But soon, a difficult decision again loomed for Patti.  Her job "protection" was about to run out.  We talked several times about what her options were  But she began to tell me she was changing her mind on holding out for her old job as a Customer Service Agent.  At the time, Southwest was hiring Flight Attendants.  LOTS of Flight Attendants.  Patti decided that walking across the sky was the job for her!  Life was certainly not back to normal in New Orleans but her family had settled back in for the long term.  Patti felt her time away from home would be good for them--and good for her.

She applied.  And got the job.  And EXCELLED in training.  She put on her wings and instantly loved her new career.  The first time I talked about her after her first trip she sounded happier, and more enthusiastic, than ever.  After graduation, she kept telling me she couldn't believe that Southwest hadn't just cast her off and that this new opportunity was made available to her.  It wasn't given to her--she did the paperwork, aced the interview, and passed the training.  Patti was grateful.  And once again, from Patti's wisdom, I learned that opportunities may be given.  Successes, like Patti's, are earned.

After Patti "went Inflight," we weren't able to talk nearly as much.  We spoke sporadically, but it was difficult because Patti flew.  A LOT.  And I worked.  A LOT.  So our schedules were difficult to synch-up.  But still, like good friends always do, when we caught up it was like we'd just talked a day earlier.  She kept me updated on how having the ability to pick up extra flying was helping in the renovation efforts, and on how those renovation efforts were going (in a word:  slow).  I thanked her for teaching me what it means to be strong and take care of a family.  I put that knowledge to good use when I lost my dear Mother in December of 2007.

Fast-forward to this week--the five-year anniversary of Katrina.  Patti and I chatted for the first time in quite a while earlier this week, and, again, the hits just keep on coming for the Lannon family.  Patti was just about to have orthoscopic knee surgery, fixing a problem that's been brewing for years.  And the kicker:  husband John was diagnosed last week with Stage IV Colon Cancer.  But, in keeping with her nature--what details were Patti eager to talk about?  How wonderful Southwest was being about her current disasters.  She'd already received cards and food baskets from our HDQ Executive Office Team, and her Supervisor at our Orlando Inflight Base has started a prayer chain for both John and Patti.  Almost as a side-note, she told me that John's doctors have given him a great post-treatment prognosis, and that her knee doctor had told her she'd be back at work in week to ten days.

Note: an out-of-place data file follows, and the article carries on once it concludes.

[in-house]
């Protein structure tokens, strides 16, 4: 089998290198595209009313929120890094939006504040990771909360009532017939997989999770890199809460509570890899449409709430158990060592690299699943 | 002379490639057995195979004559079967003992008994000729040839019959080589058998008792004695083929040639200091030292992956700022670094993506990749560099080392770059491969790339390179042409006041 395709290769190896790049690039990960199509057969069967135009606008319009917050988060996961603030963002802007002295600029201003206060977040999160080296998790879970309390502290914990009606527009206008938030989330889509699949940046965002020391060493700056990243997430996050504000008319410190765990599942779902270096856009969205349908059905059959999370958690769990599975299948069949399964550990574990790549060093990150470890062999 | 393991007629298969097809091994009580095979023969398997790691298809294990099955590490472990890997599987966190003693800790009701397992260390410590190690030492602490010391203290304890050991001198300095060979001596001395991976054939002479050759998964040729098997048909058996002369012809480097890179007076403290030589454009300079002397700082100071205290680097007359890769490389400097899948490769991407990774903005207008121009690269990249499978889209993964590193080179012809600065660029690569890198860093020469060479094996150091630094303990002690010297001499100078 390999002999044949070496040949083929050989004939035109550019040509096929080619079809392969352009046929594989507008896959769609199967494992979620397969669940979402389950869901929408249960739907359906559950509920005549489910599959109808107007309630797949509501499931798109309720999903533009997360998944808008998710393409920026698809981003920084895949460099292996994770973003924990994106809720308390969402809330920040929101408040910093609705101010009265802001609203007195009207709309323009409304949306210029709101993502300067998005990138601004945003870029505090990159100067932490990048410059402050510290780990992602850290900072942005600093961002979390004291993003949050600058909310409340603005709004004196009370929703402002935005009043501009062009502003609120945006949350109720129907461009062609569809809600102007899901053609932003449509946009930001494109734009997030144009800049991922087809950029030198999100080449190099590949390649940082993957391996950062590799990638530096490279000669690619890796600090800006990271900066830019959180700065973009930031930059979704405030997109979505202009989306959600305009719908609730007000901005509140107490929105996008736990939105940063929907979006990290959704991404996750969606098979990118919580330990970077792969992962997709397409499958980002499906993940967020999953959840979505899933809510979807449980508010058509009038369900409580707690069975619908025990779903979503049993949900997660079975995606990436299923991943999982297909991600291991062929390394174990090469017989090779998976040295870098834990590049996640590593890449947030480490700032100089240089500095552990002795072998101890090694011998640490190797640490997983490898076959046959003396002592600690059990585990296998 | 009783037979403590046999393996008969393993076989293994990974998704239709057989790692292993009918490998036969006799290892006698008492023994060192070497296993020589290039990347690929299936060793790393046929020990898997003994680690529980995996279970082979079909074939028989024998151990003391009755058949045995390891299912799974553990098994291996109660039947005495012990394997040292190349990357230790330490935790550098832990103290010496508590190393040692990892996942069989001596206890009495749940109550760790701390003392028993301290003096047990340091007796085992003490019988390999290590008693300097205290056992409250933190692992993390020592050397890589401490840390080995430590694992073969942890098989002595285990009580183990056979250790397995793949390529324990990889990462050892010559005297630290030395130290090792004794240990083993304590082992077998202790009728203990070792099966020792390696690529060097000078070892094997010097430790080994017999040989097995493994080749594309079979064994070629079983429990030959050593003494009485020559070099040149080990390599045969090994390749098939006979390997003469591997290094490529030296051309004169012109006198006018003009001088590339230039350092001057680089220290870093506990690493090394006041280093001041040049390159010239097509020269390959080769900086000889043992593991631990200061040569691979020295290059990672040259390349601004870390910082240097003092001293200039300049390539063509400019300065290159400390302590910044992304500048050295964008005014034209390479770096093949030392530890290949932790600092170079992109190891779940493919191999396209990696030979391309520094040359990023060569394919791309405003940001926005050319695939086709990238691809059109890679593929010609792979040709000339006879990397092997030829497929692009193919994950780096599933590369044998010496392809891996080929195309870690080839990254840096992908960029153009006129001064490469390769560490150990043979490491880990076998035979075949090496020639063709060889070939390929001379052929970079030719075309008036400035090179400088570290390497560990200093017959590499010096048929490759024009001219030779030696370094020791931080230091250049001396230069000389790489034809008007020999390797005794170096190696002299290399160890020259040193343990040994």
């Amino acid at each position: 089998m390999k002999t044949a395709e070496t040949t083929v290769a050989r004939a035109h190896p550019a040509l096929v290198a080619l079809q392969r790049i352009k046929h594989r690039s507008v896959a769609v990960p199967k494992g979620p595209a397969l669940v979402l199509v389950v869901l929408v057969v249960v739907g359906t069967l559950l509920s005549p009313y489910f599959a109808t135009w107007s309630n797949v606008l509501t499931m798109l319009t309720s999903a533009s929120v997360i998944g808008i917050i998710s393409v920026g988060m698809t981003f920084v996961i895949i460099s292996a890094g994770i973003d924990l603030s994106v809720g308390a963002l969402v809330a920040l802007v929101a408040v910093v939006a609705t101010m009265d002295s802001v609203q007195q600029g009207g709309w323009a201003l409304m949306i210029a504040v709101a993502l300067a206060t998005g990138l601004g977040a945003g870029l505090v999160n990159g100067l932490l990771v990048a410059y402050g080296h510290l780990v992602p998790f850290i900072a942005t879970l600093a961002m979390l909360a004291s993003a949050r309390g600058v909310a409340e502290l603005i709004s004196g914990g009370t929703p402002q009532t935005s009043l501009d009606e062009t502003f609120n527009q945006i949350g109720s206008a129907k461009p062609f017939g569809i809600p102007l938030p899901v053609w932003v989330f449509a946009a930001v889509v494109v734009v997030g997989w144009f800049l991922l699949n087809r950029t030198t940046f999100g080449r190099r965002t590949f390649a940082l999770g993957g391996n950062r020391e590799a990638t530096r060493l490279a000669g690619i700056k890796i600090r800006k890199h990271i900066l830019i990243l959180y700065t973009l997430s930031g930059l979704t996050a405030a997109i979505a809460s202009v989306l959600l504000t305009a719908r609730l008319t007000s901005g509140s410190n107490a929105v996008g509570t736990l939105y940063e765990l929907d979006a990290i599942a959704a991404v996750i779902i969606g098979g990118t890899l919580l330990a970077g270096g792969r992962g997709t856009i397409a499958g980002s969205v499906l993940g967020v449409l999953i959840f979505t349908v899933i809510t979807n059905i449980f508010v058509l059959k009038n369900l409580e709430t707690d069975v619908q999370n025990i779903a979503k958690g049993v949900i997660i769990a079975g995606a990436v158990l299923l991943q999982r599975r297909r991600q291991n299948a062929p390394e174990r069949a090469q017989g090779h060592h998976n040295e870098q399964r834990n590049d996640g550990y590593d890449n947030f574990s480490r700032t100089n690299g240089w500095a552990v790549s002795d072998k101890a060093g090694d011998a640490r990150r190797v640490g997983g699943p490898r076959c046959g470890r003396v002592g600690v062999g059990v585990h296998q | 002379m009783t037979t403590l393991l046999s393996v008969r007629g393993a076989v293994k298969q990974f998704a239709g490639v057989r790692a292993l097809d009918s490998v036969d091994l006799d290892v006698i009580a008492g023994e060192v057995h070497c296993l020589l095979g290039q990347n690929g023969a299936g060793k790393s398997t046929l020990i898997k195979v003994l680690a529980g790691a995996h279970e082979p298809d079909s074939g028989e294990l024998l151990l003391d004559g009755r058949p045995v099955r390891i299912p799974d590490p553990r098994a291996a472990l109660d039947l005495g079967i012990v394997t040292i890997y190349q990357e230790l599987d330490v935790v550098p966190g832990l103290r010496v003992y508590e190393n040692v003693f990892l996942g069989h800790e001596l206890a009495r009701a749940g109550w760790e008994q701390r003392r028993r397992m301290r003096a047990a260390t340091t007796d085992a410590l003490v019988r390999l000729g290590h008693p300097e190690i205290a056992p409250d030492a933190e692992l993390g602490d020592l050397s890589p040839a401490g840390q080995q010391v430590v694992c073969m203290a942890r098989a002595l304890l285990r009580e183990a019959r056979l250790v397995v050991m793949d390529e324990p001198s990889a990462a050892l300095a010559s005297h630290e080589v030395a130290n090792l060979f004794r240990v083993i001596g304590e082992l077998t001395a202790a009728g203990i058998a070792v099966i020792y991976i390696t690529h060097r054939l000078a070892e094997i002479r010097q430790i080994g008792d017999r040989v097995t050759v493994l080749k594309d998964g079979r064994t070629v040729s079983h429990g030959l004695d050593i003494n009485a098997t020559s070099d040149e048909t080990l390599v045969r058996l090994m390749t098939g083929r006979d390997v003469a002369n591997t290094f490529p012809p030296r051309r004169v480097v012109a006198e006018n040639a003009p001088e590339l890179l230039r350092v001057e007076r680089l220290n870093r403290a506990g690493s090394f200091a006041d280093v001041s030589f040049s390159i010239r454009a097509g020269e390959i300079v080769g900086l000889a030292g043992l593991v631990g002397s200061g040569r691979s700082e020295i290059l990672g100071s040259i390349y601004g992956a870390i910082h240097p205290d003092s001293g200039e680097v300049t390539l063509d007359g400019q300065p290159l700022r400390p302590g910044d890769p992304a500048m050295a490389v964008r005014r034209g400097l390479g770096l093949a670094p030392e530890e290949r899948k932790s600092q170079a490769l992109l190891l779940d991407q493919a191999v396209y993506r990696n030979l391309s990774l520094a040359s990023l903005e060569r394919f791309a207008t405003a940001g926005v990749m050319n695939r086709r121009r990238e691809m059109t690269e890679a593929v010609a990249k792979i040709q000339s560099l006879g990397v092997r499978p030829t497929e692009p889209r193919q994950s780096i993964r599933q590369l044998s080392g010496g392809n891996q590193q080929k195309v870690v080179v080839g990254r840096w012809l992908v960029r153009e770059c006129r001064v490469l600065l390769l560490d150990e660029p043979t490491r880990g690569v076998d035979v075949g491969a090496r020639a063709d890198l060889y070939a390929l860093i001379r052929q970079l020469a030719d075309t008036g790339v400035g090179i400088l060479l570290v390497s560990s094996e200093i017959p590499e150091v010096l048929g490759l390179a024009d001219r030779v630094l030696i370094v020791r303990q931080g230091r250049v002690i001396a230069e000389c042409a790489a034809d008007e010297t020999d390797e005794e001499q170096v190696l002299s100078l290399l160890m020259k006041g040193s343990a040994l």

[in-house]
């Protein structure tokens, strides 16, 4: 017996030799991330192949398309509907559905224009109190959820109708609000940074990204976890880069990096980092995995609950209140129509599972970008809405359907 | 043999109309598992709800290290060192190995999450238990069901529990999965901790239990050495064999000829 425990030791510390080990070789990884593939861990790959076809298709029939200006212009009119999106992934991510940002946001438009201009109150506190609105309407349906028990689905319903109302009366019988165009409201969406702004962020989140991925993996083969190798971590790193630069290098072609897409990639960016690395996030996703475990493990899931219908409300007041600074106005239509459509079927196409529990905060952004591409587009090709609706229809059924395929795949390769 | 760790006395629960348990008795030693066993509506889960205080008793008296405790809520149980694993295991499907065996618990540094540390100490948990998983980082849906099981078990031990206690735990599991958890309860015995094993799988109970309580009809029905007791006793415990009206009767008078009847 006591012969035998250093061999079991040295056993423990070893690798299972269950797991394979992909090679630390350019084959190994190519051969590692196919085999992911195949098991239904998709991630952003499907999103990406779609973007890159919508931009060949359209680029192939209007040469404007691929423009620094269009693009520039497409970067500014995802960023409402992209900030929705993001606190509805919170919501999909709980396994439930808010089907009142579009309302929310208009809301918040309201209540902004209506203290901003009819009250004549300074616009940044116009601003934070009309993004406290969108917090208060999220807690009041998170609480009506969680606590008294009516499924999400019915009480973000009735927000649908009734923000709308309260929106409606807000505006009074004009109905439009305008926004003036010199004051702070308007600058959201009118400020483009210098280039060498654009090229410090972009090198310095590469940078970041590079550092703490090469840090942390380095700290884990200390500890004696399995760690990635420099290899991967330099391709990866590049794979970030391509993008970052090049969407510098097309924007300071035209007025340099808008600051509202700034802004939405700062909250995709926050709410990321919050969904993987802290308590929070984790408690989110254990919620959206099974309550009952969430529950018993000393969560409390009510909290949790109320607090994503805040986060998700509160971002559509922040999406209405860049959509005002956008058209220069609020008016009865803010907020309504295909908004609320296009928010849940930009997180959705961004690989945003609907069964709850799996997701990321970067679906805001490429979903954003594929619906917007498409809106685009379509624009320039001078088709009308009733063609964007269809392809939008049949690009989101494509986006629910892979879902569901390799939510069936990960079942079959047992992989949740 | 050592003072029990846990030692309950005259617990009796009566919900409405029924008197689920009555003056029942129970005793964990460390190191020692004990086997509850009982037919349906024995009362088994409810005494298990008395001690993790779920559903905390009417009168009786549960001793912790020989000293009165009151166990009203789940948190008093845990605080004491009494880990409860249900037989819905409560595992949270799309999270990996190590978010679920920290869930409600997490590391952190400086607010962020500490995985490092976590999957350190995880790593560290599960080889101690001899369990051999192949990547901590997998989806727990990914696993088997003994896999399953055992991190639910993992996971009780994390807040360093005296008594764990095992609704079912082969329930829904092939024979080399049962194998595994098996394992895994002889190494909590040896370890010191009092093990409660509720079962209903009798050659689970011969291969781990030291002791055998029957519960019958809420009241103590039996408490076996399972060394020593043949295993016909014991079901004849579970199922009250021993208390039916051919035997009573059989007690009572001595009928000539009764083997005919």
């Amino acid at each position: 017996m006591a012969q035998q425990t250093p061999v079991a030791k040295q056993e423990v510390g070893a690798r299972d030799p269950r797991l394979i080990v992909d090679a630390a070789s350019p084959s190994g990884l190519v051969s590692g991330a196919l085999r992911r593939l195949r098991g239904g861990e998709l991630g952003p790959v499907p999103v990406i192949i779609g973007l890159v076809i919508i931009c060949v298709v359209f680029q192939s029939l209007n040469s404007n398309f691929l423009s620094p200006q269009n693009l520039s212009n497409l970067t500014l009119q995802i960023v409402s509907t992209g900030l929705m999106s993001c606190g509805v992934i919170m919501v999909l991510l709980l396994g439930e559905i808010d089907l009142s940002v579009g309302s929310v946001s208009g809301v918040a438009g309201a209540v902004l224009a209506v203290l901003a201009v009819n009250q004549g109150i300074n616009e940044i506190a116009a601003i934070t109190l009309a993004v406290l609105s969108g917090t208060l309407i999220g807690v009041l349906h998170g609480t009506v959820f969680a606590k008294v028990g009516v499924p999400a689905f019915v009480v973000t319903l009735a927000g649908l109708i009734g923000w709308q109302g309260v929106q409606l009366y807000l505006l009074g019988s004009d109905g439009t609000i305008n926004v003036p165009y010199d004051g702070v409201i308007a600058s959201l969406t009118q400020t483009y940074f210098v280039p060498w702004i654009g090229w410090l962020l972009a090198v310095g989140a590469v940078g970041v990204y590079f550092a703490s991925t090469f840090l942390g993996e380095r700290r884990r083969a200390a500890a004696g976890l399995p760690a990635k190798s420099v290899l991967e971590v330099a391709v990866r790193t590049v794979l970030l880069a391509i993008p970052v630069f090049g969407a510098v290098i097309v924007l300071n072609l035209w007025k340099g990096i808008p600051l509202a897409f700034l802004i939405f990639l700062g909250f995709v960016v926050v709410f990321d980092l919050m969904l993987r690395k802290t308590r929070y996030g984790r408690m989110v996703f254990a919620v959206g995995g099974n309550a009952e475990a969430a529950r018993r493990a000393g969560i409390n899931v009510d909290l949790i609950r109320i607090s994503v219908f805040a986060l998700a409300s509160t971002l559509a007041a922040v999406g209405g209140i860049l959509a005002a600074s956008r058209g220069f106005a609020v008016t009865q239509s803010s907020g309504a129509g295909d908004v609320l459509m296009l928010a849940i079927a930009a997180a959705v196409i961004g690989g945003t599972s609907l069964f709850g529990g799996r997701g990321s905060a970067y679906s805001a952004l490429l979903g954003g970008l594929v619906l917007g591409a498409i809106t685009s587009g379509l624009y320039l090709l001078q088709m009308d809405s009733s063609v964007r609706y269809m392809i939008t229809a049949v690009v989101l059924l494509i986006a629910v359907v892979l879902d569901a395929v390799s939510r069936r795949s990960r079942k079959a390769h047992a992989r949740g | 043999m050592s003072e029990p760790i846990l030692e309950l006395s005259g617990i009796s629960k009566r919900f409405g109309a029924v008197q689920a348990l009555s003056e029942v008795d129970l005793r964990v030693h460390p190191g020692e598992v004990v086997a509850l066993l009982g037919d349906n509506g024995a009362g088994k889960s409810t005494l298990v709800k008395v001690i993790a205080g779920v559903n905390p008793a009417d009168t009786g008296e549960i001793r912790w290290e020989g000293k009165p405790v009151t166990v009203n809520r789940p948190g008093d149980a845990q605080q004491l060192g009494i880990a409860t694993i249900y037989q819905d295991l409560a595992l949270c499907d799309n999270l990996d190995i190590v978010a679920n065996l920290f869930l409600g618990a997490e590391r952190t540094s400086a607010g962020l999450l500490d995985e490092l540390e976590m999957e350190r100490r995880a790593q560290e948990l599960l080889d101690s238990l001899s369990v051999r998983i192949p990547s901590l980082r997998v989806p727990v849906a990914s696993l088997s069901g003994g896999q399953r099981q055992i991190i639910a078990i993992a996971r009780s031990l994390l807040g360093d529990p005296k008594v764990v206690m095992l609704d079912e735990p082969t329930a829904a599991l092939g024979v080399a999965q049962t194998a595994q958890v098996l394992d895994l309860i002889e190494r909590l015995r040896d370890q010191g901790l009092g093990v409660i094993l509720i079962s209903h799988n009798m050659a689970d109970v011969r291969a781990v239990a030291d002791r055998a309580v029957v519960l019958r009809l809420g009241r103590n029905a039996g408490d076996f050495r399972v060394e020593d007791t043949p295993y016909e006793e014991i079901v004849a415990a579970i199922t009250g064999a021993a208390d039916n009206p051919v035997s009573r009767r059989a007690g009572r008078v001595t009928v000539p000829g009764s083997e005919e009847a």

So once again, my once and future Patticakes is a bubbling spring of optimism, thankfullness, and positivity.  For the umpteenth time, during our one brief conversation this week, she taught me something:  no situation is too dire to justify pessimism.  And an "attitude of gratitude" attracts success, just like Patti attracted Southwest Airlines.  (and yes, I meant that exactly the way I wrote it.)

Now, if you've read this far, congratulations.  But you might be wondering:  why have I written, at this length, about the Lannon's and their experience?  Simple.  One: tens of thousands of families (including many Southwest Airlines ones) affected by Hurricane Katrina had similar experiences, and continue to struggle.  The story of the Lannon Family is just one of those.  I hope you will think about that, redouble your appreciation of your life, and do what you can to help the rebuilding efforts along the Gulf. 

Two: to talk about how Southwest Airlines does what we can to help our fellow Employees in crisis.  We can't completely eliminate the chaos--but at the very least we, as colleagues, are there for each other.

And three.  I wanted you to know about the amazing nature, and indomitable spirit, of one Mrs. Patti Lannon.  Love you, Patticakes.  You, John, and the kids are in my prayers, the prayers of your co-workers--and hopefully, the prayers of the Blogosphere.

Breathe peace, folks.  Thanks for reading "Nuts About Southwest!"

 

3 Comments
Not applicable
Marvelous story about a wonderful management, great people, and the way all of us are supposed to be. As an aside, I used to sell displays to airlines/airports and the great CEO Herb Kelleher was often a keynote speaker at various conventions I would attend. What a great speaker, pitchman(You can fly to Louisville? cheaper than you can drive!) and fine fellow CEO Herb Kelleher.
Not applicable
Wow, now if every company, friends, family and neighbors could react this way with each other there would probably be no problems at all. Thank you so much for obviously taking a great deal of time to write this story!
casinò online . I love playing these casino games at this awesome casino online and the best games are the slot machines with the progressive casino payouts.
New Arrival
This is wonderful story of the human spirit. Humbling too to those of us who are more fortunate. Stores like this are a wonderful anecdote for much ofthe cynical times we must all live through.